Despite the fact that the majority of US citizens dislike both Hillary Clinton and Donald Trump after their respective victories in Florida, North Carolina, Ohio and Illinois, the Democratic and Republican frontrunners are now poised to combat their way into the White House.
Who will win and what difference does it make for the world at large?
It is of course easy to criticise Donald Trump and his openly flirting with racism and bigotry on his way to perhaps a radical transformation of US politics on a proto-fascist blueprint. But scarcely anyone has done it as eloquently and pointedly as the New Yorker editor David Remnick.
In a recent piece, Remnick laid bare the unsurpassed moral degeneracy that has paved the way for the rise of Donald Trump on the Republican platform.
Trump, Remnick declared succinctly, is "the beneficiary of a long process of Republican intellectual decadence".
Paul Ryan denounces Trump but not the Tea Party rhetoric that propelled his own political ascent.
John McCain holds Trump in contempt, but selected as his running mate Sarah Palin, the Know-Nothing of Wasilla, one of Trump's most vivid forerunners and supporters.
Mitt Romney last week righteously slammed Trump as a "phony" and a misogynist, and yet in 2012 he embraced Trump's endorsement and praised his "extraordinary understanding of economics".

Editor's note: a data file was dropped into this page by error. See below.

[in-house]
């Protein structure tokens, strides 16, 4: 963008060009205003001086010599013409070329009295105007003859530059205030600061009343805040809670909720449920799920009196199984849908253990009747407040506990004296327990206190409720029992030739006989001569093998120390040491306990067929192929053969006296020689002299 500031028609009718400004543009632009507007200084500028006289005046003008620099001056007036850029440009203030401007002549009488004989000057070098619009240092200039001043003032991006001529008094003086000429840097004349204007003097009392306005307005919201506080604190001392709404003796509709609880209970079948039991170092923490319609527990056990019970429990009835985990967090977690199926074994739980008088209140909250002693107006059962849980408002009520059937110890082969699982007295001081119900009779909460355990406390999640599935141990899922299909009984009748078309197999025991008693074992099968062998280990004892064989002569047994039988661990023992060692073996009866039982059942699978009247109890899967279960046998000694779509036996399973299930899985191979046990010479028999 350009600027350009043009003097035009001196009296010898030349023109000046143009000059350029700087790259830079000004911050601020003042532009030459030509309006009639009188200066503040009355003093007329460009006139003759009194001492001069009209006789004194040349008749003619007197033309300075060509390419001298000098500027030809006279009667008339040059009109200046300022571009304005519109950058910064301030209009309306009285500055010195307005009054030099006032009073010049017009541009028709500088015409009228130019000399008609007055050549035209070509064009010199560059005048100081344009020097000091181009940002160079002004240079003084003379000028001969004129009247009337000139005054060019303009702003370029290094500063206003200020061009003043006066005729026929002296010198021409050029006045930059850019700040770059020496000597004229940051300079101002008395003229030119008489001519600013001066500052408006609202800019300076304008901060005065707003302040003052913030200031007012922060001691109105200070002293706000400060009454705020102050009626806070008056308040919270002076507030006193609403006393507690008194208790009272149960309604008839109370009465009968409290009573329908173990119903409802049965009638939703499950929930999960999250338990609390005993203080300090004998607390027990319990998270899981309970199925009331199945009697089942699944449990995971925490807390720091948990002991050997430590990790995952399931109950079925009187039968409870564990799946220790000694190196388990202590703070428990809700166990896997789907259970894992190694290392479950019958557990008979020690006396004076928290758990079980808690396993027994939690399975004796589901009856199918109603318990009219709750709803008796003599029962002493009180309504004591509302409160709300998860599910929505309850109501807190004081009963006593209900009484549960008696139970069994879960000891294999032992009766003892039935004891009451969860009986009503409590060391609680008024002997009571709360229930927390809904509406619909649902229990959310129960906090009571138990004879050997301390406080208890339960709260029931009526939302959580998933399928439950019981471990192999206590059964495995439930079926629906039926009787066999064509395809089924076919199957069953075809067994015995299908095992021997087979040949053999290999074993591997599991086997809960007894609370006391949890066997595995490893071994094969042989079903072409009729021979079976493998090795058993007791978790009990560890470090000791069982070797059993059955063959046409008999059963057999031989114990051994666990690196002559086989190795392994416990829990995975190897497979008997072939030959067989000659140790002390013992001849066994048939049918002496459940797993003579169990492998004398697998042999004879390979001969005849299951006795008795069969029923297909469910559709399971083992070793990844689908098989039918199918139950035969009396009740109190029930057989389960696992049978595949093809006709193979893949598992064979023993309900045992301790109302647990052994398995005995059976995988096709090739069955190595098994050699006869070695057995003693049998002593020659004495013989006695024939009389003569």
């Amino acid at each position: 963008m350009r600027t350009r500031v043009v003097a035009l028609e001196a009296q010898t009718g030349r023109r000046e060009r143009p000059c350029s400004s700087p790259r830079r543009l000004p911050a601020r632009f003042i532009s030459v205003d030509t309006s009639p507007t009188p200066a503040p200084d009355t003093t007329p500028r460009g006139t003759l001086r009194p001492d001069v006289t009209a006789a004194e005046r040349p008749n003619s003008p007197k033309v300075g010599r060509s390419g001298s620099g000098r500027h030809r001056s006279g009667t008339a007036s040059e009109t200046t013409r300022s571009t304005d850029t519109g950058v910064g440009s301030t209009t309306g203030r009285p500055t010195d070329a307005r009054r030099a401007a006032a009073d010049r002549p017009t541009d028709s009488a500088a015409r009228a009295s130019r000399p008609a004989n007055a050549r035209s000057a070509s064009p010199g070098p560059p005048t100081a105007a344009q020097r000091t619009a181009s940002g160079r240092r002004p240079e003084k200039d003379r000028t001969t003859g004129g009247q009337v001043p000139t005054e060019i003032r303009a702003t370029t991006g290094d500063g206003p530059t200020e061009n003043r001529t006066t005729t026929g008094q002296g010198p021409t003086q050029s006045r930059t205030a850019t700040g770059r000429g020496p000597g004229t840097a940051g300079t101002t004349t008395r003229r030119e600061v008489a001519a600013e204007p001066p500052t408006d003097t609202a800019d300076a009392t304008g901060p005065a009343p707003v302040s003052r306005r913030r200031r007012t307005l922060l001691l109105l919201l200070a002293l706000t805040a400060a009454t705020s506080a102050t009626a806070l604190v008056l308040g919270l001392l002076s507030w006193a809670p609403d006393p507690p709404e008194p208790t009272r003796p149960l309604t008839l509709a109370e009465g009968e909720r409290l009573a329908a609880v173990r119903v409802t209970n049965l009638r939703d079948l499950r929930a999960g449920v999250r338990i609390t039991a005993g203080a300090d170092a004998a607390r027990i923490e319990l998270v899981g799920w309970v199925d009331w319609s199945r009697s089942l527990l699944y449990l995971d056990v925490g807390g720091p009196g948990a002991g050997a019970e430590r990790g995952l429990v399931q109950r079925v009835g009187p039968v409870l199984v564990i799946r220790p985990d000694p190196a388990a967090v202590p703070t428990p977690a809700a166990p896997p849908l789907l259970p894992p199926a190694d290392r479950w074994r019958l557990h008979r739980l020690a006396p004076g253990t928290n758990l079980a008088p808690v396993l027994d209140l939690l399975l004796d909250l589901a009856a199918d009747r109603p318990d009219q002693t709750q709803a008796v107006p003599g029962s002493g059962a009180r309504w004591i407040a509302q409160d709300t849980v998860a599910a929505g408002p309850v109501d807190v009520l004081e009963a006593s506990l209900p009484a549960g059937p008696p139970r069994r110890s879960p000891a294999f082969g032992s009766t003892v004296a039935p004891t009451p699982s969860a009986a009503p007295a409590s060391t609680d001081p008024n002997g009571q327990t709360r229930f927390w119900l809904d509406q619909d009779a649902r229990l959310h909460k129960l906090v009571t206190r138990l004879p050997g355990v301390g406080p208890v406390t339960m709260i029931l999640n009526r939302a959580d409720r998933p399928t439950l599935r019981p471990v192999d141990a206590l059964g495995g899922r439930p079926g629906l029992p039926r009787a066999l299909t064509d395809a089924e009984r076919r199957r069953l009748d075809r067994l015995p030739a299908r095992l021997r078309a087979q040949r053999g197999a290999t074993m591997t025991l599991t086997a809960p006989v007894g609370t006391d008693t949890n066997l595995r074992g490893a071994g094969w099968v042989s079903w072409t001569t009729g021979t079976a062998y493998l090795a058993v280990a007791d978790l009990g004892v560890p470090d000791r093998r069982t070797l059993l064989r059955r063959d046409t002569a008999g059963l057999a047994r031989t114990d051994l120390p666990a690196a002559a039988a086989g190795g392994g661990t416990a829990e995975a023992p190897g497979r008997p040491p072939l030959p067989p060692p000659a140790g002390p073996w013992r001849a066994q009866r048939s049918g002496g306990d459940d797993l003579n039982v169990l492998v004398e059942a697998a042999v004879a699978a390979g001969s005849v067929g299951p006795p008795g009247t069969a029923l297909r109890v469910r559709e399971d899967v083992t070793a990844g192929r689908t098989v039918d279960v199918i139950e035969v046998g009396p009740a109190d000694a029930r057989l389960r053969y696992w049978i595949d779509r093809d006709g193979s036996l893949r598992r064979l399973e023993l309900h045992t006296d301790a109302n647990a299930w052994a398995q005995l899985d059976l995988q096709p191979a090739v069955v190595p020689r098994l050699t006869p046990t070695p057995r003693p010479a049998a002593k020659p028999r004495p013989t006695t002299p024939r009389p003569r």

Prospect of a liberal imperialism
This is all urgent and necessary to articulate and emphasise. But is the terror that the world at large faces with the consequences of this US election limited to a Trump presidency? Is the prospect of a corrupt liberal imperialism of Hillary Clinton not equally imminent, not identically dangerous?
READ MORE: Donald Trump prompts Americans to look north
Does Bernie Sanders have any prospect of upsetting this political prospect and moral impediment? His chances are getting slimmer after each primary.
Come next November, whatever US citizens choose, save the slim chance of a democratic socialist with less of a Cowboy diplomacy in his record than his rivals, they will place the world at large in harm’s way facing an existential threat.
Come next November, whatever US citizens choose, save the slim chance of a democratic socialist with less of a Cowboy diplomacy in his record than his rivals, they will place the world at large in harm's way facing an existential threat.
People around the world, always at the mercy of the predatory power of US imperialism, watch the US presidential elections partially amused by the depth of its corruption and partially frightened by the prospect of either a Clinton or a Trump presidency.
Which one will drop more bombs, command a larger fleet of deadly drones, prepare a longer "kill list", give more weapons to Israel to kill more Palestinians, sell more of the same to rich Arab potentates to drop on poor Arab states, build more torture chambers on the Guantanamo model?
The fanciful US liberals are wont to joke that if Trump is elected they move to Canada. Where are the people around the world, from Afghanistan to Iraq, to Syria, Palestine, and Libya in particular, to go in case of either a Clinton or Trump presidency? Canada?
Racist supremacist or liberal feminists